Red-billed teals
Marievale Bird Sanctuary, South Africa
Canon 1D Mark II N | 600mmf/4 + 1.4tc | 1/5000 sec at f/6.3, ISO 640

Air brake
Drakensberg, South Africa
Canon 1D Mark II N | 600mmf/4 | 1/2500 sec at f/5.6, ISO 500

Camera settings

Fast moving subjects like birds in flight requires fast shutter speeds to freeze the moment and have a sharp image. I use Aperture Priority mode because I want to control my depth of field, and adjust it in combination with my ISO value to produce the required shutter speed. I usually
photograph small, fast moving birds at about 1/2500th of a second. With larger birds, like vultures, you can still get sharp images with as slow as 1/800th of a second.

Evaluate your scene and adjust the exposure compensation for correct exposure. When the scene is darker than neutral grey you’ll have to underexpose the image, and overexpose it when the scene is very bright. For example, a small bird against a dark background would require about -2/3 exposure compensation, while a bird on a dead branch of a tree against the bright blue sky would require about +2/3 exposure compensation. One of the advantages of digital photography is the ability to view your images on the screen at the back of the camera. I always advise people to check their exposures regularly.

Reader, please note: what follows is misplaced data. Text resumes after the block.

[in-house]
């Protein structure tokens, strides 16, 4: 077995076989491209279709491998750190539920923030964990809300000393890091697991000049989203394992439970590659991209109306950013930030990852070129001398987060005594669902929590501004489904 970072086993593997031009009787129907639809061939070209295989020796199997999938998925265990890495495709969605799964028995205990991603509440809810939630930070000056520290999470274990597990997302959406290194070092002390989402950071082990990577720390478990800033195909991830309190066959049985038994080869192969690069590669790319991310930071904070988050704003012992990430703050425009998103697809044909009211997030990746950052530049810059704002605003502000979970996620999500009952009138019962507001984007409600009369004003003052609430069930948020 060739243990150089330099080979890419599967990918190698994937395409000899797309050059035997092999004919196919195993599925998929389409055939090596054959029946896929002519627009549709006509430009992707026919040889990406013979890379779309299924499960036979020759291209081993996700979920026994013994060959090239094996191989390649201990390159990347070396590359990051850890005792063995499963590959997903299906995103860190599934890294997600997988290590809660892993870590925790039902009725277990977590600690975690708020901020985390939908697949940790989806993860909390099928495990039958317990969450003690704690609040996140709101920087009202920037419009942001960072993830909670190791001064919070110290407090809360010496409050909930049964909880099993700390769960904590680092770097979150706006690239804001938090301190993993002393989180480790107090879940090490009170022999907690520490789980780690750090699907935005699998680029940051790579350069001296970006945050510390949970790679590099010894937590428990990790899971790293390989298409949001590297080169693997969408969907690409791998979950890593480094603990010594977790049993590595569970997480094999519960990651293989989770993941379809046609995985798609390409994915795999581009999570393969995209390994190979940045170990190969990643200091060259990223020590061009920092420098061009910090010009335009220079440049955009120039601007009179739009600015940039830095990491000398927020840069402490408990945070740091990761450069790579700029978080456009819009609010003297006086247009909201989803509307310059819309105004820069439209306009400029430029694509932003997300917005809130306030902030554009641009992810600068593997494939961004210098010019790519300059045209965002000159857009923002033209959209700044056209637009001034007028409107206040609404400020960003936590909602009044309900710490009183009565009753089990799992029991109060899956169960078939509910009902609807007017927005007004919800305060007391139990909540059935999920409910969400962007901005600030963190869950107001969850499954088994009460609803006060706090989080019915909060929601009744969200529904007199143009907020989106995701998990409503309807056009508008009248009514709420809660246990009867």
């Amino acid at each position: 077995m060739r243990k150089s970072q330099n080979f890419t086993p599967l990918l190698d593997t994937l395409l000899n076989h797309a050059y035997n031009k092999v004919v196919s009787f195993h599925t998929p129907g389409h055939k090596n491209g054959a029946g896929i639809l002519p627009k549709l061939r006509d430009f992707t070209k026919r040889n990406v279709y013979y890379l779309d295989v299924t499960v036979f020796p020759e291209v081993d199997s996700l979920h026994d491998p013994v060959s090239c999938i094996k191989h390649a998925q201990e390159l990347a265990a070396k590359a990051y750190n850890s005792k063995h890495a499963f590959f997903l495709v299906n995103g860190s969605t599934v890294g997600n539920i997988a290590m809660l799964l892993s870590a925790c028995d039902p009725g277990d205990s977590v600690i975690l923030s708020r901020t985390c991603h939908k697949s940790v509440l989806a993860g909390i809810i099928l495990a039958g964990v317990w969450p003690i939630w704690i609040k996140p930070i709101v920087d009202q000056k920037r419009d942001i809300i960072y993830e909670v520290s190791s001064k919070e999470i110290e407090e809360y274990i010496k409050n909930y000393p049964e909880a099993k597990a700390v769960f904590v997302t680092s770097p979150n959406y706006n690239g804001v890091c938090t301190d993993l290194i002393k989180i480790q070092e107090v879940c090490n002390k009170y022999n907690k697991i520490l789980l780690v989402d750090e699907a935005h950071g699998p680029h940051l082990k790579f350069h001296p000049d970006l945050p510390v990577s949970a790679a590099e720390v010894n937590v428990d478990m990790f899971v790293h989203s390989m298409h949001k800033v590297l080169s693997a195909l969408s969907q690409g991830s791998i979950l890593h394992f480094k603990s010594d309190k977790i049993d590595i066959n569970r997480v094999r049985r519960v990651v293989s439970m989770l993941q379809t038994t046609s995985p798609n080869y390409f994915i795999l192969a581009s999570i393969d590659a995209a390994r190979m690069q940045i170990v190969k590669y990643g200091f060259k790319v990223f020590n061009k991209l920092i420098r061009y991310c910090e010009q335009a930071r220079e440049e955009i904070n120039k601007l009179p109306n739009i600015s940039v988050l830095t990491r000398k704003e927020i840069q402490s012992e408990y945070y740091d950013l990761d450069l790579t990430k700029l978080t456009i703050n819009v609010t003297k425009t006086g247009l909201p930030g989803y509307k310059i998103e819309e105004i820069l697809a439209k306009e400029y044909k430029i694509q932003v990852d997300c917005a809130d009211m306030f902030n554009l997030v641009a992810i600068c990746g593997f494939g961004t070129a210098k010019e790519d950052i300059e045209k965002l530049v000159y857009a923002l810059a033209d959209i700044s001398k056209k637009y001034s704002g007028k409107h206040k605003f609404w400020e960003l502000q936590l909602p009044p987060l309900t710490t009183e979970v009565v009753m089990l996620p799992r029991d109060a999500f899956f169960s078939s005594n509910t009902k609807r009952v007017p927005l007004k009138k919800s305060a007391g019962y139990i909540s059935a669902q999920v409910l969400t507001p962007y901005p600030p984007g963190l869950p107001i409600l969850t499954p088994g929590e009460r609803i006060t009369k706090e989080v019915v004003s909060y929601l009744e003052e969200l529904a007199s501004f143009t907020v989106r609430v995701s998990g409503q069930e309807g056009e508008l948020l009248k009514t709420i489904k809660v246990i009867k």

Remember to have your camera on multiple shots mode. This will enable you to take a series of photographs when pressing down the shutter button. It’s impossible to capture that precise moment, where the bird is in the perfect posture with open wings, with a single shot. Rather take a whole series of photographs and pick your favorite from the lot afterwards. Put your camera on AI-Servo mode, to have the camera focus continuously as you press the shutter down half way or full, in effect “tracking” the subject automatically.

The last tip on settings is to have only one autofocus point active, the center one. It is the most sensitive one, and with only one autofocus point active, the camera has to do fewer calculations to determine focus. It allows for faster and more accurate focusing.

Shoveler take-off
Marievale Bird Sanctuary, South Africa
Canon 1D Mark II N | 600mmf/4 | 1/2500 sec at f/8, ISO 500